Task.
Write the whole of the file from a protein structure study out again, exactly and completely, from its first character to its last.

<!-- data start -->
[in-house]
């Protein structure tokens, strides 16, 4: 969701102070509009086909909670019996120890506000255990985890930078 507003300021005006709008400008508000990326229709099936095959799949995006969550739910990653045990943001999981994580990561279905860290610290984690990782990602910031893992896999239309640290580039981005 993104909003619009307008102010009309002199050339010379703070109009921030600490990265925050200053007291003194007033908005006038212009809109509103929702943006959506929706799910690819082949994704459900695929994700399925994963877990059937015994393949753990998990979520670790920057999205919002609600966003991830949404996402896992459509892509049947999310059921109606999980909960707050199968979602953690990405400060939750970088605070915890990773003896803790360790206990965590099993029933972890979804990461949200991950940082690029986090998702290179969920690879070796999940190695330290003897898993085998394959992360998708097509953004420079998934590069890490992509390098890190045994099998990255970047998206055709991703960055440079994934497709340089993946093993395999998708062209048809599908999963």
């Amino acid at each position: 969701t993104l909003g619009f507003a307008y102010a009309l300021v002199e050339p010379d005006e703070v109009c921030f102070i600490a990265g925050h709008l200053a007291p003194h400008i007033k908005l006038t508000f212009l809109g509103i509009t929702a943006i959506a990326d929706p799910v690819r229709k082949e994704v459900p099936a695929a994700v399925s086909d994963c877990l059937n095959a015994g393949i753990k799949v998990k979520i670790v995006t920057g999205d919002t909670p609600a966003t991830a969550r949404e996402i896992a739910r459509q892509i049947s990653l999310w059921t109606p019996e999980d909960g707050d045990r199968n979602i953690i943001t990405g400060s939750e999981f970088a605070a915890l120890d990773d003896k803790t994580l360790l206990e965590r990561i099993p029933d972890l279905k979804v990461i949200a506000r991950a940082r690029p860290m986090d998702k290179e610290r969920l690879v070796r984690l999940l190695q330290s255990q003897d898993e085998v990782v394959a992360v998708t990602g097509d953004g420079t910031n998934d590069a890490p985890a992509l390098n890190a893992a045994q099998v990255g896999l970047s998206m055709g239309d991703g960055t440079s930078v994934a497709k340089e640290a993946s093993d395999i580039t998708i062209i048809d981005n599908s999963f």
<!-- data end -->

[in-house]
């Protein structure tokens, strides 16, 4: 969701102070509009086909909670019996120890506000255990985890930078 507003300021005006709008400008508000990326229709099936095959799949995006969550739910990653045990943001999981994580990561279905860290610290984690990782990602910031893992896999239309640290580039981005 993104909003619009307008102010009309002199050339010379703070109009921030600490990265925050200053007291003194007033908005006038212009809109509103929702943006959506929706799910690819082949994704459900695929994700399925994963877990059937015994393949753990998990979520670790920057999205919002609600966003991830949404996402896992459509892509049947999310059921109606999980909960707050199968979602953690990405400060939750970088605070915890990773003896803790360790206990965590099993029933972890979804990461949200991950940082690029986090998702290179969920690879070796999940190695330290003897898993085998394959992360998708097509953004420079998934590069890490992509390098890190045994099998990255970047998206055709991703960055440079994934497709340089993946093993395999998708062209048809599908999963």
């Amino acid at each position: 969701t993104l909003g619009f507003a307008y102010a009309l300021v002199e050339p010379d005006e703070v109009c921030f102070i600490a990265g925050h709008l200053a007291p003194h400008i007033k908005l006038t508000f212009l809109g509103i509009t929702a943006i959506a990326d929706p799910v690819r229709k082949e994704v459900p099936a695929a994700v399925s086909d994963c877990l059937n095959a015994g393949i753990k799949v998990k979520i670790v995006t920057g999205d919002t909670p609600a966003t991830a969550r949404e996402i896992a739910r459509q892509i049947s990653l999310w059921t109606p019996e999980d909960g707050d045990r199968n979602i953690i943001t990405g400060s939750e999981f970088a605070a915890l120890d990773d003896k803790t994580l360790l206990e965590r990561i099993p029933d972890l279905k979804v990461i949200a506000r991950a940082r690029p860290m986090d998702k290179e610290r969920l690879v070796r984690l999940l190695q330290s255990q003897d898993e085998v990782v394959a992360v998708t990602g097509d953004g420079t910031n998934d590069a890490p985890a992509l390098n890190a893992a045994q099998v990255g896999l970047s998206m055709g239309d991703g960055t440079s930078v994934a497709k340089e640290a993946s093993d395999i580039t998708i062209i048809d981005n599908s999963f």